And always make your reasoning explicit: "Here's what I think you contributed, and here's why I think that Let go of trying to control their reaction.
Summary of "Difficult Conversations: How to Discuss What Matters Most"
That's outside your power. Prepare emotionally, ahead of time for their response. Imagine yourself in the distant future, to get some perspective on just how important this conversation really is. Take a break if you need it.
Learning the other person's story. Expressing your views and feelings. Problem solving together. Convincing the other person it's their fault, thus proving you're an impeccable badass. Even If You Can't Work It Out Keep in mind that all this hippie-dippy stuff about listening to the other person's story and exploring feelings and reframing blame into contribution doesn't mean you cave into whatever they want you to do.
Contra John McCain, there is a difference between listening to someone you disagree with and consenting to their demands. You can make strong demands on someone without acting like a bully or a blowhard.
If you do end up without an amenable solution, be clear about what you're doing and why. Don't be passive-aggressive; be calm-assertive. As I've said, the pay is better, and I don't feel confident enough about working conditions here for me to stay on. But I appreciate you taking the time to discuss this with me View 1 comment.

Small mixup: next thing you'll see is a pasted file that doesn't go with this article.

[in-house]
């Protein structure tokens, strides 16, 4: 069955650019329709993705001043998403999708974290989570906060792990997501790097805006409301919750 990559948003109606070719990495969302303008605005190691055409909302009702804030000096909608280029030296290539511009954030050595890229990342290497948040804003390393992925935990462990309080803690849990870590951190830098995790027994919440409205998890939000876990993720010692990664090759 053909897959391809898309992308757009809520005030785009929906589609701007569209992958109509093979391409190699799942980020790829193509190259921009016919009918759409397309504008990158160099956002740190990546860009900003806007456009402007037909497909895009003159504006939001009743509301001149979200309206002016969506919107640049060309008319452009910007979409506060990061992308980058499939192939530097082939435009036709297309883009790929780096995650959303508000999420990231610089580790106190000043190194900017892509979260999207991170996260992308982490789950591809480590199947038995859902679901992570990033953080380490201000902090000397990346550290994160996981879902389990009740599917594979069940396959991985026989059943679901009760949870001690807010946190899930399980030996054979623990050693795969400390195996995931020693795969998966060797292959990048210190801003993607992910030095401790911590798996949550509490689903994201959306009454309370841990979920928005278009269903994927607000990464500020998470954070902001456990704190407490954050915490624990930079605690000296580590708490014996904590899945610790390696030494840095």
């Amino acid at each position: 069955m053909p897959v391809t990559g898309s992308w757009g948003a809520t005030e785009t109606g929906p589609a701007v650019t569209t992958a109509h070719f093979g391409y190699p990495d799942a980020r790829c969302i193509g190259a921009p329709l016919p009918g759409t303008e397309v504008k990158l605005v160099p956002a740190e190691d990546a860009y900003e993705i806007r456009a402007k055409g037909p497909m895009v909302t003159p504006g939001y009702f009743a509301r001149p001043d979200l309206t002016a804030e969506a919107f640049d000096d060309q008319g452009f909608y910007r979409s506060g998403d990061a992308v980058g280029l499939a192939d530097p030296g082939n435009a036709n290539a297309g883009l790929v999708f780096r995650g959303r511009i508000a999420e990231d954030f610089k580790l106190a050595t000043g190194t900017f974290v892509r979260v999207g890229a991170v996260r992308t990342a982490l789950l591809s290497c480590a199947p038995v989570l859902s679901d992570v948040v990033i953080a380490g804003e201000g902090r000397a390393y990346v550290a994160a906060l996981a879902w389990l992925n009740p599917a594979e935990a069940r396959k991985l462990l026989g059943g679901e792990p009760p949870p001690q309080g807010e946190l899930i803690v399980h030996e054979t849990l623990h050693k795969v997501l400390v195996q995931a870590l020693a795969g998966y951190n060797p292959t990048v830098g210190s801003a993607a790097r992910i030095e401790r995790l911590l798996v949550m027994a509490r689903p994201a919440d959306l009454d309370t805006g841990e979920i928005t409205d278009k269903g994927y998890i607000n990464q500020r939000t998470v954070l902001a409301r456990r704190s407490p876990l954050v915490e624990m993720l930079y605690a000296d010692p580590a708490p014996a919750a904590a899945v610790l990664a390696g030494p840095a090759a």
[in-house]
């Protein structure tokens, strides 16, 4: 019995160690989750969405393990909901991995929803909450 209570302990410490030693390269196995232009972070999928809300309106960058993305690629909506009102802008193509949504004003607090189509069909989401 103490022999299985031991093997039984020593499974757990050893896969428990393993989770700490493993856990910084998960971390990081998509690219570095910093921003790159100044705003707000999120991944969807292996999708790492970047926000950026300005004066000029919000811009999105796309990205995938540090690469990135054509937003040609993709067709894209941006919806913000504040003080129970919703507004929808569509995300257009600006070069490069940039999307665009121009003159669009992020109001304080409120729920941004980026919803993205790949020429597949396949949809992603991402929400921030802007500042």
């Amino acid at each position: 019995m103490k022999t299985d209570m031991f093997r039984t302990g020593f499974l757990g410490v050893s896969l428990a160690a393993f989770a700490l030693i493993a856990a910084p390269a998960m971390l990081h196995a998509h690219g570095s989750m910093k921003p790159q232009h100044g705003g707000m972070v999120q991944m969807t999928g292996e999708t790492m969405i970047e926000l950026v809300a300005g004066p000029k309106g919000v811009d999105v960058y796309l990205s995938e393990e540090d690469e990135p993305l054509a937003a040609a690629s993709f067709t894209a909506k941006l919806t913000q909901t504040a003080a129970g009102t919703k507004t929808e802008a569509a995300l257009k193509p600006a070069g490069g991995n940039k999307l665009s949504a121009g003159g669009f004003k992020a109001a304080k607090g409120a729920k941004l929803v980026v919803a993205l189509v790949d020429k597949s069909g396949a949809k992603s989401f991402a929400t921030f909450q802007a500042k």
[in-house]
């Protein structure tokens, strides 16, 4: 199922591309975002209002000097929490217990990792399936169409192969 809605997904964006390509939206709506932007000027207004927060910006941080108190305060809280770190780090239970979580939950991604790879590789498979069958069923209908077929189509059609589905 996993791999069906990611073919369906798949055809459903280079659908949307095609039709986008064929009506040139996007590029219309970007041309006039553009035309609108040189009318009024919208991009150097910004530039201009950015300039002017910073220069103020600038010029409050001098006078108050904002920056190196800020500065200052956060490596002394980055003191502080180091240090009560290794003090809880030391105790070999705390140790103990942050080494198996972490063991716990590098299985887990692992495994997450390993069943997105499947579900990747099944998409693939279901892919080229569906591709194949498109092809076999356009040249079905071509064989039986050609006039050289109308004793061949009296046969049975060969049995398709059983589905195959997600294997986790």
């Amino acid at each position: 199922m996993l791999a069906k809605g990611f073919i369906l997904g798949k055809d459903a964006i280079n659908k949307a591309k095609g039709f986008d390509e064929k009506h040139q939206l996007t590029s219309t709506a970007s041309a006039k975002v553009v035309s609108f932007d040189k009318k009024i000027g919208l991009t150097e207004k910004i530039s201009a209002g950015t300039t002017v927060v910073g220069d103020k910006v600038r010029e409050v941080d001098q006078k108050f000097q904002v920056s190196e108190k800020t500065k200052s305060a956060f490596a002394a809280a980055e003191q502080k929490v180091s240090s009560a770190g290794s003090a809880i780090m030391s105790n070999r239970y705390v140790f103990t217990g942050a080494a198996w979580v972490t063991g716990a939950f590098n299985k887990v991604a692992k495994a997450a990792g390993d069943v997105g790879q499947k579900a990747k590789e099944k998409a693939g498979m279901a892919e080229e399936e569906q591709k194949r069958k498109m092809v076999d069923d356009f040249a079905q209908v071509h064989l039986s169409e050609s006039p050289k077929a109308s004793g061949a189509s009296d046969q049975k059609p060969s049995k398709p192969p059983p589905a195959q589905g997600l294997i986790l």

What Matters Most: A Conversation With Brian Wong, MD, MPH. - PubMed - NCBI
Aug 08, Otis Chandler rated it really liked it Shelves: self-improvement , nonfiction , business. I read this on a recommendation from a friend who gave it to me on a list of business books to read. But it was so much more. It gives you a great framework for thinking through why people have communication issues - whether in personal or professional relationships. The best piece of advice that stuck with me is to always explain where you are coming from in a discussion. Sometimes we think its obvious and it isn't, and it always helps the conversation I read this on a recommendation from a friend who gave it to me on a list of business books to read.
Sometimes we think its obvious and it isn't, and it always helps the conversation when people understand your reasoning. View 2 comments. Aug 24, Jaclyn rated it liked it. This book will help anyone get a better handle on tricky interactions.